gamifying aspects of your business can help nudge the behaviour of your customers, staff or other stakeholders.

Gamifying your business: how a challenge can change customer behaviour

Think back to playing in the schoolyard with your friends. Or even how you celebrated being out of lockdown with your adult peeps last summer. Chances are games were involved. They’re a lifelong source of fun and recreation – but “gamifying” aspects of your business can also be an irresistible way to nudge the behaviour of your customers, staff or other stakeholders.

Take a recent experience I had as a customer.

My home electricity provider is AGL. (I know, I know – they’re Australia’s largest greenhouse gas emitter by more than double, and changing providers is on my To Do list. Consider this article an endorsement of one specific marketing tactic, not a suggestion to get your energy from them. Oh, and AGL? When you want to embrace renewables, we’re here to help.)

Saving energy for rewards

Last summer, AGL launched a “Peak Rewards Program”. It was a challenge of sorts. Customers who signed up were notified of “Peak Demand Events” – specific 1-2 hour periods when the network was expected to come under significant demand strain in the summer heat. If participants could reduce their energy consumption to set levels during those periods, they gained various levels of rewards.

The rewards topped out at $10 off your next bill. Hardly life changing. But I got ridiculously motivated to smash each of the summer’s two “Peak Events” and snatch that $10!


Well, the sacrifice asked of me was limited: just one or two hours without aircon. I could prepare for that by keeping the house cool beforehand. And I also understood I was helping achieve good for the community, by preventing blackouts. But mostly? I wanted to see if I could win.

We all love a challenge. It adds novelty and short moments of structure to our lives. And let’s be honest, we get a kick out of competing with others – whether that’s other players or “the game” we’re playing against.

Even the humble coffee loyalty card is a simple challenge that influences our behaviour. Tell me you don’t feel a sense of achievement, a thrill of hitting the jackpot, when you lay that “free coffee” marker down on the counter.

Even the humble coffee loyalty card is a simple challenge that can influence customer behaviour

But turning elements of your daily operations into a challenge can achieve much more than increasing loyalty. It can be used to:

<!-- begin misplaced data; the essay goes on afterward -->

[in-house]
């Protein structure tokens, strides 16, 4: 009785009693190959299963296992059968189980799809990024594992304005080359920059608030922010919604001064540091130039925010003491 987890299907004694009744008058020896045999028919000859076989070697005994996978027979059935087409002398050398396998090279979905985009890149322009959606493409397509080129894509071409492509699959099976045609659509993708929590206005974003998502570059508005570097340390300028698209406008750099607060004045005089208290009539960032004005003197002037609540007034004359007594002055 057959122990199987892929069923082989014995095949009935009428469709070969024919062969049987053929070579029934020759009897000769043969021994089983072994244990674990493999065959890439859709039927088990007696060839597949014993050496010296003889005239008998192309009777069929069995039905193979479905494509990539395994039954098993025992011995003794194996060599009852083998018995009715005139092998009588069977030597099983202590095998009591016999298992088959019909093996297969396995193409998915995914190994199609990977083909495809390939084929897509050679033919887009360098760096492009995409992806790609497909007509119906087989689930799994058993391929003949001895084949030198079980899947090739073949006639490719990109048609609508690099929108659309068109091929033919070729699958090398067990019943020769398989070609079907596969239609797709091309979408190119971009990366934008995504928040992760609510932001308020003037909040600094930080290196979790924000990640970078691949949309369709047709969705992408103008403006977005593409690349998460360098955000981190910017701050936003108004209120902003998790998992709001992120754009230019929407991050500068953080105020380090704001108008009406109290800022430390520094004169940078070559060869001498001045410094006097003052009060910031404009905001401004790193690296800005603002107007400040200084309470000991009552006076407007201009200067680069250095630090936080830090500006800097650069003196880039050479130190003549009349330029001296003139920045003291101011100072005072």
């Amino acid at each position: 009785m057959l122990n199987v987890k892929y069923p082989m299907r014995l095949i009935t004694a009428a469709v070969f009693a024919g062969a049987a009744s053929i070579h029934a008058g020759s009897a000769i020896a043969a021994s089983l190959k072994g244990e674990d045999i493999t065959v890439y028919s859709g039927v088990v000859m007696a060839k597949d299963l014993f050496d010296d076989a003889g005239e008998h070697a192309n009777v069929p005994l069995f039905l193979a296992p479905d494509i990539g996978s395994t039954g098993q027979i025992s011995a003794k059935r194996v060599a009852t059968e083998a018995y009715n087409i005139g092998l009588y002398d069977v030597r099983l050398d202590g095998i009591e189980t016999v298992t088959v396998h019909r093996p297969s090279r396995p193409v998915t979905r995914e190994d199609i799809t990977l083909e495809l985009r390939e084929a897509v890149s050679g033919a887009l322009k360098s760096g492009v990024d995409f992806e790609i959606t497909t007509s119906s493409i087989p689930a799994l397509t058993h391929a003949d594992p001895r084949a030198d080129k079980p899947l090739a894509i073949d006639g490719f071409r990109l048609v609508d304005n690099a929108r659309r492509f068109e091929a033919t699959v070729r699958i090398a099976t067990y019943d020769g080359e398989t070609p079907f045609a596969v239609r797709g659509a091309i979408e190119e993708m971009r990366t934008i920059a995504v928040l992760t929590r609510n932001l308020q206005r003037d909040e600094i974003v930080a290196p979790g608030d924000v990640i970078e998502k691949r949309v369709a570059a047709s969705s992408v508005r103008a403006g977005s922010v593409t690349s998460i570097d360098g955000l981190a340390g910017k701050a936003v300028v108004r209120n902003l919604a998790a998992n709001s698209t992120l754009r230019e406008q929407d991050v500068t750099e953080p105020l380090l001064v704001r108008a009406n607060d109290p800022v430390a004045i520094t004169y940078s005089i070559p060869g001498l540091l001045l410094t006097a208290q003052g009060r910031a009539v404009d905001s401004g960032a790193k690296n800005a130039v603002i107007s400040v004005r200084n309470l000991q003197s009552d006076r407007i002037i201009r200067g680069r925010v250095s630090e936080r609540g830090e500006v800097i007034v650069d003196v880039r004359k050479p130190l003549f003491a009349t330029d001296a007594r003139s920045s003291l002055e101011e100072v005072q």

• encourage customers to try a greater range of your services;
  • raise awareness about a specific issue; or
  • help customers change their behaviour to more sustainable options.

6 keys to an effective challenge

There are a few important things to keep in mind when creating your challenge:

1. What you’re asking the player to do must be achievable, otherwise there’s no reason to try.

2. It must also be in proportion to the reward. If the sacrifice isn’t worth it, there’s less incentive to participate.

3. Scaled prizes add incentive. More chances to win, and any progress is rewarded.

4. Communicate clear, simple instructions of what the player needs to do.

5. Similarly, ensure there’s prompt clear communication after the challenge. Even if the player didn’t win, tell them so. Failure can just encourage a player to try harder next time. But hearing nothing feels like you broke the rules of the game, and destroys incentive to try again.

6. Running the challenge over a short, defined period of time can also be useful. It adds urgency to compete, but also gives a stronger sense of structure to the player – a sense of emotional closure to their experience.

Game on!

So, what element of your organisation could you gamify? Shift your café patrons from dairy to alternative milks? Encourage customer recycling of your technology components? Create the next Ice Bucket Challenge to promote your cause?

The possibilities are endless, the experience is fun, and the prospects of increasing loyalty and engagement are well worth you rolling the dice.

(Oh, and I won the $10 discount in both Peak Energy Events. Take that, suckers!)

– Lucas

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